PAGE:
Improving communication

  • Lack of common language is a barrier to understanding, although many asylum seekers will have realised this and may bring a friend or advocate. However, if they don't you may not know what language(s) they are fluent in.
  • Ideally a professional interpreter is booked in advance, arrives early and might, if the patient wishes, meet the patient briefly first. The length of time an interpreter needs to be booked ahead will depend in part on how common the language is and where, geographically, your surgery is placed.
  • Language Line is a useful on the day resource. You need to give a number of details including your organisation's PIN and the language required. They can arrange a three-way call either to your telephone or to that of the patient (if the contact is a telephone consultation). There is usually a delay of about 60 seconds before connection but, again, if the language is rare it may be wise to book in advance. It is available 24/7 on 0845 3109900.  
  • Family members and friends may act as interpreters, which may be a practical solution and the preference of the patient. There are disadvantages with this approach, including confidentiality issues, embarrassment, potential conflicts and lack of good translating skills. 
  • You should avoid using children to interpret - this may embarrass the adults and give the child inappropriate responsibilities.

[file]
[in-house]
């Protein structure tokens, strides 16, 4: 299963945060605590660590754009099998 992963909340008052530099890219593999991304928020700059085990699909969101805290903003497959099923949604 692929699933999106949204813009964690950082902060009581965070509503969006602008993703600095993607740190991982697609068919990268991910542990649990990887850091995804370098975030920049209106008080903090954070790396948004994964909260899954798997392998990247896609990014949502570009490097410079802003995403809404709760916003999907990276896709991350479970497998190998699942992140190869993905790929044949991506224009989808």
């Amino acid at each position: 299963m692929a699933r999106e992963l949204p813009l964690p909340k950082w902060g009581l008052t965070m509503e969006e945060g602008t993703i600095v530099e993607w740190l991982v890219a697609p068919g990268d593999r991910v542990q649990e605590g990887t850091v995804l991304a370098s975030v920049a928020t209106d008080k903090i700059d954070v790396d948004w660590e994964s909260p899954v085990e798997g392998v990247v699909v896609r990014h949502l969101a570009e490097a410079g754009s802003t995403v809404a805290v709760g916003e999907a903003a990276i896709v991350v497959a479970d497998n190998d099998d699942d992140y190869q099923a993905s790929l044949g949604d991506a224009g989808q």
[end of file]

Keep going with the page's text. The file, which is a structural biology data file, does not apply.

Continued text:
• If the patient is present, using hands-free speaker mode will enable a telephone-translated consultation to proceed more easily. 
  • Patient advocates, rather than interpreters, are provided by some Primary Care organisations and refugee organisations. They support the patient although they may add their own views and suggestions to the consultation.
  • Written language materials can be helpful.
  • The NHS Choices website 'language hub' provides links to sites offering health information in other languages.
  • Google Translate may help you translate documents but the program does not cope well with colloquialisms.
  • A language identification card allows patients who can read to point to their language, enabling you to call an interpreter.[13] 
  • When working with an interpreter:
    • Allow extra time.
    • Discuss how you will work together before you start.
    • Focus on and try to maintain eye contact with the patient, not the interpreter.
    • Emphasise confidentiality and address the patient as 'you' not 'he/she'.
    • Speak slowly and clearly 1-2 sentences at a time and watch for non-verbal cues. 

Health understanding and expectations